Food safety consciousness has become a global phenomenon controlling trade among nations and plays a significant role in national socio-economic infrastructure. In fact, food safety today is among subjects discussed at many international fora in view of its importance for the wellbeing of consumers.
It has also received very extensive media coverage where more often than not, panic situations are created as a result of the poor communication strategies adopted by the media or the media’s inability to communicate food safety risk properly without making food safety issues unnecessarily sensational.
Whilst food safety campaigns are regular features on several media platforms, mostly in advanced economies, little can be said about this in developing countries. The only time food safety is discussed as a topical issue in the media is when a press statement is released by a food control agency or an outbreak of a food related disease leading to hospitalization or deaths. Food safety consciousness is therefore low, if not absent, among consumers in these developing countries including Ghana.
The recent outbreak of cholera in some regions in Ghana attests to this fact. In fact, cholera infection occurs via faecal -oral route and any infection, therefore is an indication of the ingestion of food contaminated with faecal matter. It is obvious that food safety campaigns or sensitizations are heightened only when such occurrences are reported as was seen in the recent past when several deaths occurred in Accra alone through the cholera outbreak.
In spite of the reported hospitalizations and deaths, there was no evidence of people changing their eating habits and hygiene practices; people are still eating with unwashed hands and people do not wash their hands after visiting the toilet. In fact, a visit to some selected state institutions and public facilities and media houses revealed rather poor sanitation conditions where restrooms were poorly cleaned and handwashing facilities have no soap and materials to wipe hands after use of these restrooms.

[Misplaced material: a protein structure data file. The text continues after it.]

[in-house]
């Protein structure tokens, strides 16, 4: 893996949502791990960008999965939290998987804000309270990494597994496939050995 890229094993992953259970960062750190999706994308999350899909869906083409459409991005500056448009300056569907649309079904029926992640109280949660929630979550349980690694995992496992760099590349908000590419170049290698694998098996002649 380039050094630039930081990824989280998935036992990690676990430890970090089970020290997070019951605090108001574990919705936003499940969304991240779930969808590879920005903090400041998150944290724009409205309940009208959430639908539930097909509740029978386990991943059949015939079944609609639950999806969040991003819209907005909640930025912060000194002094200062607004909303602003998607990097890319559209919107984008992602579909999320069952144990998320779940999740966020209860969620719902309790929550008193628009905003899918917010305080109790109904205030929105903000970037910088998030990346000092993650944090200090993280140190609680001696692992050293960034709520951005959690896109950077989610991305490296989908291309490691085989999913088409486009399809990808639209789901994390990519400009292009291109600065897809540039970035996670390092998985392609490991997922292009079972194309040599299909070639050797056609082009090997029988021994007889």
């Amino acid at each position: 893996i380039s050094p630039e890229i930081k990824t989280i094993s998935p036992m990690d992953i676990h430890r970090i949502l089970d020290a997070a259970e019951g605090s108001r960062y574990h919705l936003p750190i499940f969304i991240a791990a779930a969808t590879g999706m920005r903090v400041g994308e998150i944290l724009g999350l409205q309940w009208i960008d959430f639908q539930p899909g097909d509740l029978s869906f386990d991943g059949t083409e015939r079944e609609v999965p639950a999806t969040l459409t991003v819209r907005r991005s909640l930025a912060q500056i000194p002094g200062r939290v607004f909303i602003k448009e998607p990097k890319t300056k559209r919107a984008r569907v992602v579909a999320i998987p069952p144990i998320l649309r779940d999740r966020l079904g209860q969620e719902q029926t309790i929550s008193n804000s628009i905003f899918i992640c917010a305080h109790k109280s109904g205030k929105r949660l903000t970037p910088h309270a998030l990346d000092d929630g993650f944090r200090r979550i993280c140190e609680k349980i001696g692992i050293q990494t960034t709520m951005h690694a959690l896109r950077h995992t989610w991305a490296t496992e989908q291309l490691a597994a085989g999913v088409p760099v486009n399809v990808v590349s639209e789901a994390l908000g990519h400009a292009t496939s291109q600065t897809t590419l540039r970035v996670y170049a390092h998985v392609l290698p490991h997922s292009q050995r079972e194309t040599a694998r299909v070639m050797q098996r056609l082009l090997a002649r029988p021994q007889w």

Sustained food safety and hygiene sensitization campaigns are therefore necessary to promote this consciousness among consumers.
An emerging food handling practice that further depicts this low food safety consciousness among consumers is the high patronage of packed meals ( fried chicken, rice with salad, usually coleslaw) often spotted around lorry stations. The patrons are largely travellers. It is known that the temperature of cooked food is critical in maintaining its safety. This is observed in keeping cold foods cold and hot foods hot. Salads are served cold and boiled rice served hot to discourage microbial growth. The handling of the food as described above defies this temperature requirement needed to keep the food safe.
Other food safety concerns associated with this emerging food service operation relate to the suitability of the food preparation areas, poor knowledge of the caterers in food safety and hygiene, absence of medical screening or certification of the food handlers, the informal and itinerant nature of their operations which, make it difficult for environmental health officers to control.
The food preparation areas are usually open spaces and makeshift structures (at lorry stations, markets and unauthorized settlements) that do not have the necessary supporting facilities to ensure safe catering. The immediate surroundings of the areas expose the food to high levels of contamination risk. These structures are obviously not licensed by the city authorities or any other food control agency.
Food safety knowledge base among these food vendors is very poor and could be established from their bad food handling practices.
The public health objective of food hygiene and safety is the prevention of illness attributable to consumption of food. This is because adequate supply of safe, wholesome and healthy food are essential for the health and well-being of humans.
All food handlers are required to use proper hygiene and sanitation methods when working with food. Poor knowledge of food safety and hygiene practices among food handlers can contribute to outbreaks of foodborne illnesses such as typhoid fever, cholera and dysentery.
Food-handlers who harbor and excrete intestinal parasites and enteropathogenic bacteria may contaminate foods from their feces via their fingers, then to food, and finally to healthy individuals.
Transfer of microorganisms by food handlers particularly from hands, is of vital importance. Low infectious doses of organisms such as Shigella and pathogenic Escherichia coli have been linked to hands as a source of contamination. Poor hygiene, particularly deficient or absence of hand washing has been identified as the causative mode of transmission. There is therefore the need to train all food handlers to improve their knowledge base in food safety and hygiene in order to prevent contamination of the food.